Halloween’s origin is ancient and astronomical. Since the fifth century BC, Halloween has been celebrated as a cross-quarter day, a day halfway between an equinox (equal day / equal night) and a solstice (minimum day / maximum night in the northern hemisphere). With a modern calendar however, even though Halloween occurs tomorrow, the real cross-quarter day will occur next week. Another cross-quarter day is Groundhog Day. Halloween’s modern celebration retains historic roots in dressing to scare away the spirits of the dead. Perhaps a fitting tribute to this ancient holiday is this view of the Ghost Head Nebula taken with the Hubble Space Telescope. Similar to the icon of a fictional ghost, NGC 2080 is actually a star forming region in the Large Magellanic Cloud, a satellite galaxy of our own Milky Way Galaxy. The Ghost Head Nebula spans about 50 light-years and is shown in representative colors.
Very faint but also very large on planet Earth’s sky, a giant Squid Nebula cataloged as Ou4, and Sh2-129 also known as the Flying Bat Nebula, are both caught in this cosmic scene toward the royal constellation Cepheus. Composed with almost 17 hours of narrowband image data, the telescopic field of view is 4 degrees or 8 Full Moons across. Discovered in 2011 by French astro-imager Nicolas Outters, the Squid Nebula’s alluring bipolar shape is distinguished here by the telltale blue-green emission from doubly ionized oxygen atoms. Though apparently completely surrounded by the reddish hydrogen emission region Sh2-129, the true distance and nature of the Squid Nebula have been difficult to determine. Still, a recent investigation suggests Ou4 really does lie within Sh2-129 some 2,300 light-years away. Consistent with that scenario, Ou4 would represent a spectacular outflow driven by HR8119, a triple system of hot, massive stars seen near the center of the nebula. The truly giant Squid Nebula would physically be nearly 50 light-years across.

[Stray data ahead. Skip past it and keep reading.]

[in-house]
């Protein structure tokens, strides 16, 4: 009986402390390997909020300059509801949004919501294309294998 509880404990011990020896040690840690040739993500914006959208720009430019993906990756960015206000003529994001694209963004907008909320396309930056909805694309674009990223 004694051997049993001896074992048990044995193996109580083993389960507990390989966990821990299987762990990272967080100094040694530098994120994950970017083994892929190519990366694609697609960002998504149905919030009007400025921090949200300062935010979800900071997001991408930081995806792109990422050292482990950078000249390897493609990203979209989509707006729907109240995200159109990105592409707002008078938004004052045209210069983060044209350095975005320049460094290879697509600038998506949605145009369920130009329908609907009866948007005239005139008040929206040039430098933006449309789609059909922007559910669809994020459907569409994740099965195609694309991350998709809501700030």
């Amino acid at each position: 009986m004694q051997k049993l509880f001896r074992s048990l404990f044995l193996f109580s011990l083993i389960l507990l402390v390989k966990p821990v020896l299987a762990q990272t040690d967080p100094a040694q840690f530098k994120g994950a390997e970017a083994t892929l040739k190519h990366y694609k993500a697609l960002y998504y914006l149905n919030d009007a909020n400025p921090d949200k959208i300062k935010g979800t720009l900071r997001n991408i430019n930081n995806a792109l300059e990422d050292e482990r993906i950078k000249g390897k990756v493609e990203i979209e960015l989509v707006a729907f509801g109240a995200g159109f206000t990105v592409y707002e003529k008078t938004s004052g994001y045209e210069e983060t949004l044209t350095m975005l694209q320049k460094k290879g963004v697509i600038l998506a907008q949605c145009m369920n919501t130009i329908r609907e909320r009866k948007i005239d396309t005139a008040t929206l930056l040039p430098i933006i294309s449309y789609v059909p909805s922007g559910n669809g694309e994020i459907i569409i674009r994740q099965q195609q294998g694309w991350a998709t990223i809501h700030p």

What created these unusually long shadows on Saturn’s rings? The dark shadows — visible near the middle of the image — extend opposite the Sun and, given their length, stem from objects having heights up to a few kilometers. The long shadows were unexpected given that the usual thickness of Saturn’s A and B rings is only about 10 meters. After considering the choppy but elongated shapes apparent near the B-ring edge, however, a leading theory has emerged that some kilometer-sized moonlets exist there that have enough gravity to create even larger vertical deflections of nearby small ring particles. The resulting ring waves are called propellers, named for how they appear individually. It is these coherent groups of smaller ring particles that are hypothesized to be casting the long shadows. The featured image was taken by the robotic Cassini spacecraft currently orbiting Saturn. The image was captured in 2009, near Saturn’s equinox, when sunlight streamed directly over the ring plane and caused the longest shadows to be cast.